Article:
During one of several amusing anecdotes giving the backstory to his songs, Sting said that in the past decade, he has taken to writing the music first and then waiting for the muse to tell him what the lyrics should be. The result is often words written from a character's point of view. Subjects in Saturday's show included a murderous cowboy ('I Hung My Head'), a car thief ('Stolen Car') and a pair of foxes in 'End of the Game'. The latter was inexplicably omitted from the American release of 'Brand New Day', but has been performed on several tours and shows Sting's mastery as an arranger. While stepping into other people's (or animals') shoes expands the lyrical palette, it does not establish the personal connection of his more introspective material. For example, 'Ghost Story', written as a conversation with his late father's spirit, was an emotional high point.
Of course, The Police made a showing, but there were unanticipated calls here as well. 'Roxanne' didn't get a chance to put on the red light, and was not particularly missed. Instead, Sting dusted off 'Driven to Tears', a song whose continued relevance is unfortunate, as well as 'Next to You', the first track off The Police's 1978 debut. 'Every Breath You Take' drew cheers, but at this point is pretty much obligatory, while 'Every Little Thing She Does Is Magic' exudes as much joy today as it did 30 years ago.
Always known for surrounding himself with some of the best and most versatile musicians in the world, Sting made this tour no exception. He called Vinnie Colaiuta a "drummer's drummer," and Colaiuta's slick and nimble playing on the odd-metered "Seven Days" showed why he is considered among the all-time greats. Having spent 20 years with Sting, guitarist Dominic Miller has become the songwriter's right hand on stage. Miller's son, Rufus, provided able rhythm guitar and backing vocals. 'Hounds of Winter' featured a wailing solo from singer Jo Lawry, who also doubled on violin. Peter Tickell joined her on the fiddle and took a crushing turn on 'Love Is Stronger Than Justice' that brought the crowd to its feet. Then there is Sting himself, who not only laid down thick bass lines all night, but also delivered pitch-perfect vocals. His solo rendition of "Message in a Bottle" brought the evening to an appropriately haunting close.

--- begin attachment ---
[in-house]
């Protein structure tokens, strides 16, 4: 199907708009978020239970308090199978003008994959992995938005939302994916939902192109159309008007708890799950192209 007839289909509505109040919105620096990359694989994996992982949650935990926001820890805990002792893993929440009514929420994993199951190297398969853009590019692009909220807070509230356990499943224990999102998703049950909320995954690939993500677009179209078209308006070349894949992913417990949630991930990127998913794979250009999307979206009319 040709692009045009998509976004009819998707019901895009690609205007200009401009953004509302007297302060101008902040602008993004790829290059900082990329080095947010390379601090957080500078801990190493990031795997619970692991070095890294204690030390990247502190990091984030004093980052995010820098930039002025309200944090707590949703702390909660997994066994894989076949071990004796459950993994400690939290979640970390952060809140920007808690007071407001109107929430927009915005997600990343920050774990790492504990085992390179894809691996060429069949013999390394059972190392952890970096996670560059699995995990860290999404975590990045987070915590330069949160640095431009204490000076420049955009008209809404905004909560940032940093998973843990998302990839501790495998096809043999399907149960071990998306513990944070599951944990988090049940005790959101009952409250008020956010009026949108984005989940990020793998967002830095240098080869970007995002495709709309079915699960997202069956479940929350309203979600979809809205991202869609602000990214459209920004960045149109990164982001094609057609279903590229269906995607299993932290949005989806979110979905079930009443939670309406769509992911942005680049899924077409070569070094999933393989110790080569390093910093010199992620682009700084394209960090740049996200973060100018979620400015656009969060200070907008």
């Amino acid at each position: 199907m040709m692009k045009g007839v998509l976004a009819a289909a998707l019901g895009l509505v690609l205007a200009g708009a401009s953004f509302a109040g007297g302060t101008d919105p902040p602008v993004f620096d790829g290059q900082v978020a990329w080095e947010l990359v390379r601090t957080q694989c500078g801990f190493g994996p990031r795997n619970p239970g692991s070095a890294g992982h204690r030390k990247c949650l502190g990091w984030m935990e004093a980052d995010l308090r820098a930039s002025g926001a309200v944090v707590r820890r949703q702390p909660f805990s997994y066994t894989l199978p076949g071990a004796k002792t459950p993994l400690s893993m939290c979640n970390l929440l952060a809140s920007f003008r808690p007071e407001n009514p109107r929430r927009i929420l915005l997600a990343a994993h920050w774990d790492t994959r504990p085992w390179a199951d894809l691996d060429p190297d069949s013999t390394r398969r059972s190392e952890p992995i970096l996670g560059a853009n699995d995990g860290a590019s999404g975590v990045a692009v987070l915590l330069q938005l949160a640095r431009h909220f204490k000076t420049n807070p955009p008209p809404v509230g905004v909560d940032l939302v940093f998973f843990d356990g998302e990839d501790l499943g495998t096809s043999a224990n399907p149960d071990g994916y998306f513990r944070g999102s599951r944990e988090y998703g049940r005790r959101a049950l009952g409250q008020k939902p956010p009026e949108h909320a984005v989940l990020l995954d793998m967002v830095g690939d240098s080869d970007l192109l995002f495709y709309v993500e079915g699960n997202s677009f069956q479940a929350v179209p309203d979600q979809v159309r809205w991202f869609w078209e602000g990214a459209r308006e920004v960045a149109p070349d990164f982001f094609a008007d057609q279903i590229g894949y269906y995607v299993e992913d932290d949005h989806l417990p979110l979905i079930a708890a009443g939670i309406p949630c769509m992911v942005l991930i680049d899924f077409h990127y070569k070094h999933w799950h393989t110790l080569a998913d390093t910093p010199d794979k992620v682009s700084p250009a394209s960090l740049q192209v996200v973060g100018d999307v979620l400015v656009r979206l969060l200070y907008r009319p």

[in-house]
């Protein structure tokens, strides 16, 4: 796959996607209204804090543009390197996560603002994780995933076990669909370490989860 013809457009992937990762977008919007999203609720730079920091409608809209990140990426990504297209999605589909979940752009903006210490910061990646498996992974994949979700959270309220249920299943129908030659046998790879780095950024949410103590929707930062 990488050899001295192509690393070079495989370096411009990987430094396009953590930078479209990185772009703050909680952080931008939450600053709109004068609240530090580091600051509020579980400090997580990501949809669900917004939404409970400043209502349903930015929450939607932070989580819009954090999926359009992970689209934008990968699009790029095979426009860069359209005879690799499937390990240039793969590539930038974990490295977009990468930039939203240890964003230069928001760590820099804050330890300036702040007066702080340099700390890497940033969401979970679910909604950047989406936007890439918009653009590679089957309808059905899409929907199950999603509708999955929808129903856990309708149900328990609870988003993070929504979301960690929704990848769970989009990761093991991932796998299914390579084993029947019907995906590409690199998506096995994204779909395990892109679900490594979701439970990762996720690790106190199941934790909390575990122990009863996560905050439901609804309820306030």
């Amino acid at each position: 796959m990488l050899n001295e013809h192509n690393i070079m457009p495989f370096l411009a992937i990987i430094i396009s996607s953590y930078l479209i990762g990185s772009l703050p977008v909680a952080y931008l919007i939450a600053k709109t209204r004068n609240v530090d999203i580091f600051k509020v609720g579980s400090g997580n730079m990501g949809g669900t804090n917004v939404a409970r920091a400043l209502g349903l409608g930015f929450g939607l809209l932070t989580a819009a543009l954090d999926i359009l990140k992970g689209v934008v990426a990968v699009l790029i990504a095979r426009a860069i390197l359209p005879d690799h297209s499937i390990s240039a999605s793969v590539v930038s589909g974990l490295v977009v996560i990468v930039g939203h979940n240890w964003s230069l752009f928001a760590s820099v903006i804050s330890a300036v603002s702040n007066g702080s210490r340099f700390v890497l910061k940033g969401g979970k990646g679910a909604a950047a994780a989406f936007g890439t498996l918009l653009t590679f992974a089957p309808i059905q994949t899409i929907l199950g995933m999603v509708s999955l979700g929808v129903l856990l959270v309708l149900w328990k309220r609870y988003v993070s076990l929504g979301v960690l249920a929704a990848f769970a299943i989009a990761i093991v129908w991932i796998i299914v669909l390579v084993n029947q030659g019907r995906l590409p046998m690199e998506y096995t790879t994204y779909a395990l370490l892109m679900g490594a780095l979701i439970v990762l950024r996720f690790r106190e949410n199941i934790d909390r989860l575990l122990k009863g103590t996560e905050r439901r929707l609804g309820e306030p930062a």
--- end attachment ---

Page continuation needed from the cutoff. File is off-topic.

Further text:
(c) DCist by Sriram Gopal
Sting's still full of energy at age 60 at Constitution Hall...
Midway through Saturday's Constitution Hall performance, Sting announced he'd recently turned 60 years old. He was about to explain how little passing that milestone meant to him when a fan in the back of the hall interrupted to yell, "You look great, Sting!" as if the star were seeking pity.
Sting doesn't want your pity, kind sir.
It can't be easy being saddled with a schoolboyish nickname so far into middle age. Yet for all his years - the former Police frontman played his first solo gig 30 years ago last month - he still manages to look and carry himself more like a "Sting" than a "Gordon Matthew Thomas Sumner."
Glimpses of preciousness were only occasional, as during the Jackson Browne-ish 'All This Time', which had him crooning, "Better to be poor than a fat man in the eye of a needle."
Sting's hardly poor, and he's got less body fat than the G string on the bass he plucked and danced with all night; his hip-swing interlude with his instrument on the Middle Easternish 'Desert Rose' was particularly sultry. His jeans and short-sleeve T-shirt gripped his form like a sausage casing. And for anybody wondering about his fiscal fitness, before 'Fields of Gold', Sting explained that he came up with the song after buying a "house," then stopped the tale to add a clarifying humblebrag: "It was a castle, really." (He also confessed that life on the estate has caused him to grow less opposed to the sport of the gentry in his native UK: fox hunting.)
His voice shows no signs of aging, either. He stretched out the vocal cords whenever he asked his backup quintet to travel back to his vintage Police blotter: 'Demolition Man' and 'Next to You' were harder, faster and louder than ever. 'Every Breath You Take', a piece of pop brilliance released in 1983, has aged as invisibly as its singer.
Sting turned young fiddler Peter Tickell loose during a long jam on 'Love Is Stronger Than Justice', described as a tribute to movie westerns. Arena-rock violin solos are typically no more musically interesting than arena-rock drum solos, and they get the crowd just as fired up. Tickell's fleet-fingered fretboard run, and the audience's reaction, were typical.
The crowd got most kinetic when Sting came to the stage accompanied only by his acoustic guitar for a final encore of 'Message in a Bottle'. As Sting sang, "Seems I'm not alone in being alone," he had the whole room singing with him.
(c) The Washington Post by Dave McKenna